March 10, 2017 / 8:52 AM / in 5 months

Park ouster frees up Seoul for the real fight

3 Min Read

People celebrate after hearing that President Park Geun-hye's impeachment was accepted, near the Presidential Blue House in Seoul, South Korea, March 10, 2017.Kim Hong-Ji

HONG KONG (Reuters Breakingviews) - South Korea can now move onto the real fight. A ruling by the country's Constitutional Court to uphold the impeachment of President Park Geun-hye clears the path to an election. That should end the political paralysis in the country, giving the polarized nation a chance to find common ground on critical economic reform and big geopolitical problems.

The decision, made unanimously by an eight-member panel, means South Korea can start to draw a line under one of the biggest corruption scandals in its history. Park, the 65-year-old daughter of a former dictator, is the nation's first democratically elected president to be ousted. It also sets the tone for the trial underway of Samsung heir Jay Y. Lee, who has been indicted on related bribery charges.

The focus will now turn to a snap election to be held within two months. Given the political climate, South Korea's next leader is now most likely to be from the opposition. Whoever wins, though, will have a short honeymoon.

Domestically, economic growth is faltering below 3 percent. Cosy ties between the government and companies are fuelling calls for broad corporate reform. Bloated industries, such as shipbuilding, and an inefficient labour market need to be restructured too.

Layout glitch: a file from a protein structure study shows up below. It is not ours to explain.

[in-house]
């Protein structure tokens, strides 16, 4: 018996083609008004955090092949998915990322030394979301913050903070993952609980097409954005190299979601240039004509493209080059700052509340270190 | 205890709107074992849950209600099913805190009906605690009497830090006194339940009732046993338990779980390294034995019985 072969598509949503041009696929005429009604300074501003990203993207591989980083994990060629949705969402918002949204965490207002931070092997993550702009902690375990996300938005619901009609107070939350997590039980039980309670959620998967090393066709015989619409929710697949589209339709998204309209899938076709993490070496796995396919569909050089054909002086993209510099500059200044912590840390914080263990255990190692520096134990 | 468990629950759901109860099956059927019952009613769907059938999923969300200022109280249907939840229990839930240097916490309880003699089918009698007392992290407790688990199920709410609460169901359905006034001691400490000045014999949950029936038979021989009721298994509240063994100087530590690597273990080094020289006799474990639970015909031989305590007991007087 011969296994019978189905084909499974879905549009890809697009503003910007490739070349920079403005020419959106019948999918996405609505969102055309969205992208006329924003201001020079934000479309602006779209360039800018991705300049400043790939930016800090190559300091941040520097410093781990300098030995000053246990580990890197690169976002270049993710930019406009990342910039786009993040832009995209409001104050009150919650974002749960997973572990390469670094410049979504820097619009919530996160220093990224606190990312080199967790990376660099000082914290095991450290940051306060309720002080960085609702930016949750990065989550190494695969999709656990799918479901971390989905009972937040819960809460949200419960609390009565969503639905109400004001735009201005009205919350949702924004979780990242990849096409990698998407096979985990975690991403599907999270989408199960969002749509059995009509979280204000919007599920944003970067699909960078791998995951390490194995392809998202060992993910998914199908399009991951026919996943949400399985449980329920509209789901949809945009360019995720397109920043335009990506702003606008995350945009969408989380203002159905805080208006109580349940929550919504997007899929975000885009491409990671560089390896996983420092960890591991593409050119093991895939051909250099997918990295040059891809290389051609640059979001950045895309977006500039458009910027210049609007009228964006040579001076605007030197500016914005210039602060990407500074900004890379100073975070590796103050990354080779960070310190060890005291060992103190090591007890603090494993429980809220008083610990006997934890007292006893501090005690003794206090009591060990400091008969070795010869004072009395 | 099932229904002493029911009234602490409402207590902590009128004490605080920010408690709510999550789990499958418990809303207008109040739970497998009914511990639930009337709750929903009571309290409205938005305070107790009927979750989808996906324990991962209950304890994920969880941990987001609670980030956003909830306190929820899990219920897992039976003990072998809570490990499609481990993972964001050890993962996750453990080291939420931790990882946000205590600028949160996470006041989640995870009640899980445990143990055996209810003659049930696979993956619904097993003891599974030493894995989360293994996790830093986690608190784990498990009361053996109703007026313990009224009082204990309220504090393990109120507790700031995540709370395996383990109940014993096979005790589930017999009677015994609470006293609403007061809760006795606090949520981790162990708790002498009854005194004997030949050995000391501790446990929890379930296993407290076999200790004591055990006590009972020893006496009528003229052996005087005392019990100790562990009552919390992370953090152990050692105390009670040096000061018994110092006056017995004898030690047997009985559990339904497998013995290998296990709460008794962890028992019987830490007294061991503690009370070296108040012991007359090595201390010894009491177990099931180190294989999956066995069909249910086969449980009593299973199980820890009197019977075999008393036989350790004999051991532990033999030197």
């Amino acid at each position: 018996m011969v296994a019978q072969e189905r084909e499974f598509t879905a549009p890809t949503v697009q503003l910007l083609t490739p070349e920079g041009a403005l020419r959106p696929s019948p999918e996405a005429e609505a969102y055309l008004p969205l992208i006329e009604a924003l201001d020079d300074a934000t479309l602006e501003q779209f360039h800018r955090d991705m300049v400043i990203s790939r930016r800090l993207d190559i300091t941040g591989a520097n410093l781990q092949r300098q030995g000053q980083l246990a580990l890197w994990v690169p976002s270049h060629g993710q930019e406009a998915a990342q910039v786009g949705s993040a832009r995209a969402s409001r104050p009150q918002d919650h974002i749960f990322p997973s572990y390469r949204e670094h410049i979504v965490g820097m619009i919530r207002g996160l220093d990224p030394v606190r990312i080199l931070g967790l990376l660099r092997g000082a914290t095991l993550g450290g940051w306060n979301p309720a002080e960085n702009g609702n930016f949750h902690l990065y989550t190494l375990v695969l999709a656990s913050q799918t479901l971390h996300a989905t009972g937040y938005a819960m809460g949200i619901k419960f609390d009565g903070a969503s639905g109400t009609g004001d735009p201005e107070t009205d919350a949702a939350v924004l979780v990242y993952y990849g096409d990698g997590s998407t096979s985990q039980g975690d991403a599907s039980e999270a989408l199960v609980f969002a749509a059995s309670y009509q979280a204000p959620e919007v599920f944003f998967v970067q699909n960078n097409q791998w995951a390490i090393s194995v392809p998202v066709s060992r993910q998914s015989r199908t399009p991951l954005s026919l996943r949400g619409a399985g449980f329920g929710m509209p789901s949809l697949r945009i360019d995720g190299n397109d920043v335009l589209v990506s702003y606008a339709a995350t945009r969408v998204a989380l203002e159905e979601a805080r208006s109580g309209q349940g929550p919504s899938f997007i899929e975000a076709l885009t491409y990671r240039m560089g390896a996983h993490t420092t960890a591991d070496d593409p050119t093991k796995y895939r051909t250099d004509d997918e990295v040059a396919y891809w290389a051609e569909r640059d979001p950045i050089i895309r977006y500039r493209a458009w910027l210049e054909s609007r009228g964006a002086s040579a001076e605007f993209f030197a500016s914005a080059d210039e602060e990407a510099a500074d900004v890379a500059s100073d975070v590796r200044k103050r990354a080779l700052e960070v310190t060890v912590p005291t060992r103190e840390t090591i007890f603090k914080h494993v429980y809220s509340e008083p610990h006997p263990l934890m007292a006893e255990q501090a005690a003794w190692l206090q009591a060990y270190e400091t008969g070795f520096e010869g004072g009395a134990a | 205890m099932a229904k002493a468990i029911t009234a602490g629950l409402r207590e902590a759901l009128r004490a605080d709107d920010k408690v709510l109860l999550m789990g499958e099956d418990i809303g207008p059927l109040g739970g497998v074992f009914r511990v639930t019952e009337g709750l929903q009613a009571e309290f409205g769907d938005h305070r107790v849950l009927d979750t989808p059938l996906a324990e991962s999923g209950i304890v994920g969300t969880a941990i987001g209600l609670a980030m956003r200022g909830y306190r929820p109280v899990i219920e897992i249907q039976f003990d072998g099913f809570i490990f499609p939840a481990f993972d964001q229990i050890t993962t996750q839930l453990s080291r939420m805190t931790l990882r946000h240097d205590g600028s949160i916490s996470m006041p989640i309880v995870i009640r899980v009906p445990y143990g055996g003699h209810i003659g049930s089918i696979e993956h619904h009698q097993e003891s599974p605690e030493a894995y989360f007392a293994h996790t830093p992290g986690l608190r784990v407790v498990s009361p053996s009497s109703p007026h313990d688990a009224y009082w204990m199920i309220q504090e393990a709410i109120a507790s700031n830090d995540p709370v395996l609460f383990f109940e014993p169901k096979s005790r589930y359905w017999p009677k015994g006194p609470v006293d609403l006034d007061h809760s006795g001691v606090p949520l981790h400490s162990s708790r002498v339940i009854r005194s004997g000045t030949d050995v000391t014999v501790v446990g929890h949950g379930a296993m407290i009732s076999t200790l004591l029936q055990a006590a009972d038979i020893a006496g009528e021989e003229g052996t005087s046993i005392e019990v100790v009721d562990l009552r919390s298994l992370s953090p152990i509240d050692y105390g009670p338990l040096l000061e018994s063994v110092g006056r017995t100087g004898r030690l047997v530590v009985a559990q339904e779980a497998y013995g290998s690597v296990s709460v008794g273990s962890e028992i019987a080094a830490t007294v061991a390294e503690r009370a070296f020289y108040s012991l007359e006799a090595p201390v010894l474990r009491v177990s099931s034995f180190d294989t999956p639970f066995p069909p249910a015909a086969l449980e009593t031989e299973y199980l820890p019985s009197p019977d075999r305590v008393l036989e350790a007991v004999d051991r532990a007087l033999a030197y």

South Korea is staring at even more problems overseas. First, there is China. A decision to allow the United States to deploy the THAAD anti-missile system in South Korea has riled Beijing. It is blatantly retaliating by giving South Korean companies in the People's Republic a hard time and restricting tourism visitors. North Korea’s erratic behaviour exacerbates the sense of vulnerability in Seoul.

Meanwhile, there have been jitters over whether Washington will name South Korea a currency manipulator, given its big current account surplus. South Korea is among the emerging markets that are most vulnerable to accusations of stealing Western jobs that are liberally levied by the U.S. administration of Donald Trump.

Seoul needed the impeachment of Park to be able to tackle these problems with the attention that they deserve. Her successor will still need to work hard to win over Park's many supporters – but clearing the deck certainly makes it easier than it would have been otherwise.

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